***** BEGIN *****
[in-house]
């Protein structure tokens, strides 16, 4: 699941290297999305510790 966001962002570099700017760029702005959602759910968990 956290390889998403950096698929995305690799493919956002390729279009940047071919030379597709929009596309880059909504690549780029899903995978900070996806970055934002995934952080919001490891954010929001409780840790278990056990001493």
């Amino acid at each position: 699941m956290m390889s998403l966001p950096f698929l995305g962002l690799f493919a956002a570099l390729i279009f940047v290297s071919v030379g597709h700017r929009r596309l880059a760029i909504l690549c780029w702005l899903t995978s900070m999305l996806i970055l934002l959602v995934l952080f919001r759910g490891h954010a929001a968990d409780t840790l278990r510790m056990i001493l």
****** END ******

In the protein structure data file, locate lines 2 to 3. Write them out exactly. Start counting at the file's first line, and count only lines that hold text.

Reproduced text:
């Protein structure tokens, strides 16, 4: 699941290297999305510790 966001962002570099700017760029702005959602759910968990 956290390889998403950096698929995305690799493919956002390729279009940047071919030379597709929009596309880059909504690549780029899903995978900070996806970055934002995934952080919001490891954010929001409780840790278990056990001493």
């Amino acid at each position: 699941m956290m390889s998403l966001p950096f698929l995305g962002l690799f493919a956002a570099l390729i279009f940047v290297s071919v030379g597709h700017r929009r596309l880059a760029i909504l690549c780029w702005l899903t995978s900070m999305l996806i970055l934002l959602v995934l952080f919001r759910g490891h954010a929001a968990d409780t840790l278990r510790m056990i001493l």